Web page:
Because we do not dictate which path is the best, we present the weights generated by all 21 paths to the user for decision and sense-making. This creates an un-opinionated optimisation tool, as we describe it in the introduction page
However, we understand that for better sense-making, a preliminary ranking structure is required besides the weights. For this, a backtesting module with simulated data generated using Monte Carlo is used to provide portfolio performances in dollar terms for all the paths. This can be accessed using the
The model is kept simple with the assumptions that:
The model is independent and identically distributed (i.i.d.) for any length of time series that is provided as the input.
It does not take discontinuous datasets, thus it is able to process ETFs, Mutual Fund and Stocks only for now. More instruments are to come with further releases of the PathLit engine.
The model does not make any assumptions about stationarity nor if any volatility clustering is exhibited by the time series that is provided as the input.
The model only takes the covariance matrix as an input for the initial alpha release of the PathLit engine, thus the choice of optimisers in L3 are limited to Heuristic (EWP, IVP), Risk-Based (RPP, MDP, MDCP, HRP) and Mean-Variance (GMVP) optimisation frameworks.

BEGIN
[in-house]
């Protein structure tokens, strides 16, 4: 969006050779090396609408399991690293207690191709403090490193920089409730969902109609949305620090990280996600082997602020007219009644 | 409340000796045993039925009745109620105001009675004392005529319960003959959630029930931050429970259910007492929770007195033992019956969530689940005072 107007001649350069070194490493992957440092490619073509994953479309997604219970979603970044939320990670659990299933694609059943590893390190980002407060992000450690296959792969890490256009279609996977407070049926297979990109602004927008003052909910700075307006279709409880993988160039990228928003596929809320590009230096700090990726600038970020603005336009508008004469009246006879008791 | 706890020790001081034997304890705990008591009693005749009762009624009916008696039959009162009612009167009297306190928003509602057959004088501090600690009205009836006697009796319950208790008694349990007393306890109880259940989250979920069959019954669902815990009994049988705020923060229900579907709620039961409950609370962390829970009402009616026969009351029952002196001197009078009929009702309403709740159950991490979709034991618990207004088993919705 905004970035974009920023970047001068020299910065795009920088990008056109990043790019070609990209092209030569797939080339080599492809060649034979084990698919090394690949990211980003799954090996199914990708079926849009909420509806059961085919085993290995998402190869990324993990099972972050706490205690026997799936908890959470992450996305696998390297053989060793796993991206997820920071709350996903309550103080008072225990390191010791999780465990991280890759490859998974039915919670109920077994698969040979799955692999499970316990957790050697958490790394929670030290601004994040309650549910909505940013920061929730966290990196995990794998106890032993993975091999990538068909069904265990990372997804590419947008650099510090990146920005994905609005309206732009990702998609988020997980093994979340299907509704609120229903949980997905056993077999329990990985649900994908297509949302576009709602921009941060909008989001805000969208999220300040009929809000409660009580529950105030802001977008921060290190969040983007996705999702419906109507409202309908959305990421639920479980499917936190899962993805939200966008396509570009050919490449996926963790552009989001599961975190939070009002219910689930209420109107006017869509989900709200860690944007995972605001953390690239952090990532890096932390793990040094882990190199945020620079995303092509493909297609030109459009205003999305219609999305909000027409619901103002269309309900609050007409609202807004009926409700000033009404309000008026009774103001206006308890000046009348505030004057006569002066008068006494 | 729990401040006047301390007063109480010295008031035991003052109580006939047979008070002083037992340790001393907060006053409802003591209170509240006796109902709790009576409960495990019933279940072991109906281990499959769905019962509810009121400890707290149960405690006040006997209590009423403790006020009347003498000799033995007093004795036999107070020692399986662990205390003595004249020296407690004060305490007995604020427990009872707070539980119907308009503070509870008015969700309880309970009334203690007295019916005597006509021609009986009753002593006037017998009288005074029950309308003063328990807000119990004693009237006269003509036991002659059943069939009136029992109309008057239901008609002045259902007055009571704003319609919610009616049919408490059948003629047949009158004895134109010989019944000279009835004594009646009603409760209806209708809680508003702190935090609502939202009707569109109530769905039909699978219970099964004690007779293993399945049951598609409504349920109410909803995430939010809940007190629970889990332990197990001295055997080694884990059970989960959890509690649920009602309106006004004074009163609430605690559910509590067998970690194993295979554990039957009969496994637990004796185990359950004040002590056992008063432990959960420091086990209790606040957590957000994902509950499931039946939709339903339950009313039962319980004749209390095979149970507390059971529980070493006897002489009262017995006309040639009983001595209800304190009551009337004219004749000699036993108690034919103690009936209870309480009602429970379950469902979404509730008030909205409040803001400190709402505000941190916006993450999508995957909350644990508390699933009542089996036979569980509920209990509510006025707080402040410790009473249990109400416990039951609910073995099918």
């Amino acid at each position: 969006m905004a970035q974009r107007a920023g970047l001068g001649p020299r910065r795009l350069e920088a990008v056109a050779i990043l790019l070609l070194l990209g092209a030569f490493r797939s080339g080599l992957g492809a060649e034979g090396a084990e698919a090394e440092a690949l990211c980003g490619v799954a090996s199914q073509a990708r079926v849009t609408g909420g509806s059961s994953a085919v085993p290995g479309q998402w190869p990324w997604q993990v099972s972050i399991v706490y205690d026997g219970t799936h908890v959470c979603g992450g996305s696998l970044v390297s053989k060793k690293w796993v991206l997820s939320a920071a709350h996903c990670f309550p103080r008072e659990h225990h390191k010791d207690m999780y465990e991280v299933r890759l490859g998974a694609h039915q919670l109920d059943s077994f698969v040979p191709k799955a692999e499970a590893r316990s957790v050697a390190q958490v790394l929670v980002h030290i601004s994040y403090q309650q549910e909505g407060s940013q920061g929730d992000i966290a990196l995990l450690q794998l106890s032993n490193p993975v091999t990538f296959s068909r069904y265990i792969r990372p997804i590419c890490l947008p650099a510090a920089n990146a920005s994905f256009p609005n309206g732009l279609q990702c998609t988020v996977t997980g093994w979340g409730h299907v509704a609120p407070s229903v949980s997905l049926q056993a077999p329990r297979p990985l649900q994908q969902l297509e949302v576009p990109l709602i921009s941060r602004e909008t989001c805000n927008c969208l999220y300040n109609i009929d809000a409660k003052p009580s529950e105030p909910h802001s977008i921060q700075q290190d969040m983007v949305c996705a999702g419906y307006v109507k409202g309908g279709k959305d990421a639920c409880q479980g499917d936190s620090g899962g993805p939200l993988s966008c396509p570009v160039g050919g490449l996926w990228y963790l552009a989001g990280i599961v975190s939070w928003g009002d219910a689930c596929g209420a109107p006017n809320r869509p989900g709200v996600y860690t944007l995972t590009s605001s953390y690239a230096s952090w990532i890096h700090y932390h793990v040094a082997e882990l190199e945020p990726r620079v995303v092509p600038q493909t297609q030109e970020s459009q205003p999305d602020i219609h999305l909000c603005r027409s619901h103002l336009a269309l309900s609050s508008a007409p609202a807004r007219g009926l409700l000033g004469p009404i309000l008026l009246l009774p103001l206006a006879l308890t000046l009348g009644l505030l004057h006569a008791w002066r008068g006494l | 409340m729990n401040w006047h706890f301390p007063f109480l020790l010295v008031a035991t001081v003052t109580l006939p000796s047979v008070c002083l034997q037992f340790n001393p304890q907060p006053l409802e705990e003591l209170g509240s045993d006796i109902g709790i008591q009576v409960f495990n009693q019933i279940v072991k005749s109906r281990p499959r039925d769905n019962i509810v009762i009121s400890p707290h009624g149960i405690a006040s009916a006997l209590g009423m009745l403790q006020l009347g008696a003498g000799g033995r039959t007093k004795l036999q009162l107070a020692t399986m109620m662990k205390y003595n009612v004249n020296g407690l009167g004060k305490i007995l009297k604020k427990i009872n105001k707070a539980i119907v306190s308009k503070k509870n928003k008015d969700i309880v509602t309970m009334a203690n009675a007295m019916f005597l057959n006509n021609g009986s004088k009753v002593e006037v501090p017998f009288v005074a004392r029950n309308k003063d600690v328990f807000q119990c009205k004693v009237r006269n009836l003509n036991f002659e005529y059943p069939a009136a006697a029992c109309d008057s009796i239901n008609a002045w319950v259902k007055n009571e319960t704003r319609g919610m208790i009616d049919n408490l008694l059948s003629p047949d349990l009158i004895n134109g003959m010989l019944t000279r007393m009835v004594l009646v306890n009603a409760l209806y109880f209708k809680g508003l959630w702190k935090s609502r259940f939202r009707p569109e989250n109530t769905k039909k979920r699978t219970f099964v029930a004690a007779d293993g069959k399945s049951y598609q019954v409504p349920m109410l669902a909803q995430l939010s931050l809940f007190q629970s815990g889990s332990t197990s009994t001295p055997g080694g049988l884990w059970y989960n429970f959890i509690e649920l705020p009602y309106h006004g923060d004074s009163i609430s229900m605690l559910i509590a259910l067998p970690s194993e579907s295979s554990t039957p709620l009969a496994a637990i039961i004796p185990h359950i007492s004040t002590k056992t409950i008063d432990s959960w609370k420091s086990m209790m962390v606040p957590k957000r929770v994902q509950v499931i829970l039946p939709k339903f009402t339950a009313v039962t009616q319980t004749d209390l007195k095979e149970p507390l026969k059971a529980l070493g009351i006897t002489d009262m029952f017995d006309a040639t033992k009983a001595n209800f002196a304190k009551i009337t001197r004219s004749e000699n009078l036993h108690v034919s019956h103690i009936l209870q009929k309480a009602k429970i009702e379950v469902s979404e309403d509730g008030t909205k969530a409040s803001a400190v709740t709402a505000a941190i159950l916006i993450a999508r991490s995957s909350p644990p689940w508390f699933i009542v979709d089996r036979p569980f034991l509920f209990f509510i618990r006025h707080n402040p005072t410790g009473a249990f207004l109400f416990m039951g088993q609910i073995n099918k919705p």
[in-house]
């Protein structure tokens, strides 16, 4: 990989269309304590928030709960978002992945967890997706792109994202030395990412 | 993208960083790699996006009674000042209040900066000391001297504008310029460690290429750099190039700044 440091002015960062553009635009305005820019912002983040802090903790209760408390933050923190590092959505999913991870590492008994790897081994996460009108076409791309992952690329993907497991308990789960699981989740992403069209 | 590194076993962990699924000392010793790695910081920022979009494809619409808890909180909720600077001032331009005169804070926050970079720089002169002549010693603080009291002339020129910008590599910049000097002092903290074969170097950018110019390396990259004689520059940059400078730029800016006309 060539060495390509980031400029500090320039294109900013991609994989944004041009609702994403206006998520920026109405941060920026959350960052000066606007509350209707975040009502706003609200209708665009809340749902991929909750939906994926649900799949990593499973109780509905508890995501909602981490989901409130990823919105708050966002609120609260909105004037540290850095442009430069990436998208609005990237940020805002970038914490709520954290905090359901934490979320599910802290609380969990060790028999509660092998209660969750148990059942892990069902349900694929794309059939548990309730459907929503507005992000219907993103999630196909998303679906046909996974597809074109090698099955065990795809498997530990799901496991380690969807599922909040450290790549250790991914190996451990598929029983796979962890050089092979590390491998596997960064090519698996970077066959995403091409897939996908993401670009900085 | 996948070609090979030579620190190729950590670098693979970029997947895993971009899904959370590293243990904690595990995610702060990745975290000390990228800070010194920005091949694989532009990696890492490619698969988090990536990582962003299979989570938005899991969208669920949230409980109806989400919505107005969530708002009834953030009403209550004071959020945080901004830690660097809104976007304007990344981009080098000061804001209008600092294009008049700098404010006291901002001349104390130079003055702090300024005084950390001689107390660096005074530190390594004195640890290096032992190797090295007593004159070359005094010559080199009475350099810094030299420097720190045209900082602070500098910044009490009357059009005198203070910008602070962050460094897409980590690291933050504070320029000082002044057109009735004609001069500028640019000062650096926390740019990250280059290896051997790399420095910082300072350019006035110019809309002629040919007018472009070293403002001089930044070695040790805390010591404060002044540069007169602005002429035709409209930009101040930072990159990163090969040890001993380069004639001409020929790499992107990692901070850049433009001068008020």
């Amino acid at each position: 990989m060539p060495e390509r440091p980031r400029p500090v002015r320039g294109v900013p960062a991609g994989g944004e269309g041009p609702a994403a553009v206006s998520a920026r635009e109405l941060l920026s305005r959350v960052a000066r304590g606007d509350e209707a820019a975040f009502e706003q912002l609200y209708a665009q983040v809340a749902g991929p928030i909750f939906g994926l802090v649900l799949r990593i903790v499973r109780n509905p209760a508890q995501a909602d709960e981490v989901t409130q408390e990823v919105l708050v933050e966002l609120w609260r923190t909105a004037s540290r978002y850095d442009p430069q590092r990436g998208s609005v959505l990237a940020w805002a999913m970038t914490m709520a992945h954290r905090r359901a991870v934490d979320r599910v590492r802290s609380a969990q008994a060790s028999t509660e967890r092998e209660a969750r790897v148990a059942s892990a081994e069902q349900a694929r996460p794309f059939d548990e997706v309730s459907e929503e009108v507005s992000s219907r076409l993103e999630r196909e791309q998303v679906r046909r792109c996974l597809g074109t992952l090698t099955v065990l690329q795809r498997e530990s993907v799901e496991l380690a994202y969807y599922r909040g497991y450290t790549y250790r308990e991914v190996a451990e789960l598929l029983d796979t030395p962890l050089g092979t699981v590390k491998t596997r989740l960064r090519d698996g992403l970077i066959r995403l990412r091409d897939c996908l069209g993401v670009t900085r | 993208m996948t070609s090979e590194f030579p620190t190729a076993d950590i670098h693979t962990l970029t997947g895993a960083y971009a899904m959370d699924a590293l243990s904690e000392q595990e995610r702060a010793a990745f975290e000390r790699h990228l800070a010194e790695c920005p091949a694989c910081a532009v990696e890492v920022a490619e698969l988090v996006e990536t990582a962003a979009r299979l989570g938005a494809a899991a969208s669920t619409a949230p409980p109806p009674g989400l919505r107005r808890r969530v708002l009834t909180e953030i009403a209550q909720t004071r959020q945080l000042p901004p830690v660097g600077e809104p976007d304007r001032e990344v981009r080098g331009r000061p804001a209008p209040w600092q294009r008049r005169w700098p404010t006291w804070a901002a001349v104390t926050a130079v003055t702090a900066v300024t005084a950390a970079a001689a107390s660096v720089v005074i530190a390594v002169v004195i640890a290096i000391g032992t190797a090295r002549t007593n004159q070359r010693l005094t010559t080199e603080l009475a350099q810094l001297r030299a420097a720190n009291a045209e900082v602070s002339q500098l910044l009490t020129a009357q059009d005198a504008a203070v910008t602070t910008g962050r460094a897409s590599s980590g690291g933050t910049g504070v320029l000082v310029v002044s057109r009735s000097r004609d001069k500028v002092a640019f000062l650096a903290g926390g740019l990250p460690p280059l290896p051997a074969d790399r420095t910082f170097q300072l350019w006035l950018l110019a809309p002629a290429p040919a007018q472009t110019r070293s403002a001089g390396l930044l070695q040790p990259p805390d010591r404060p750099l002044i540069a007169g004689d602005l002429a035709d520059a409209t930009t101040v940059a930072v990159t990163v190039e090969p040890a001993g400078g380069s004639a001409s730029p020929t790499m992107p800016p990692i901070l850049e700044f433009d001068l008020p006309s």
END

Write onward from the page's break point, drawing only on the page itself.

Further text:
The PathLit engine is
in early alpha, some caveats for the model algorithm include:
- For inputs that can take constraints on the instruments, a lower bound of 0 and an upper bound of 1 is taken, i.e. only portfolio with no short-selling and long-only constraints are generated only
- As some optimisers are notorious for generating corner solutions, for example, GMVP, which would generate portfolios which allocates weights to only a few assets, care must be taken when deciding if this strategy is suitable for your needs.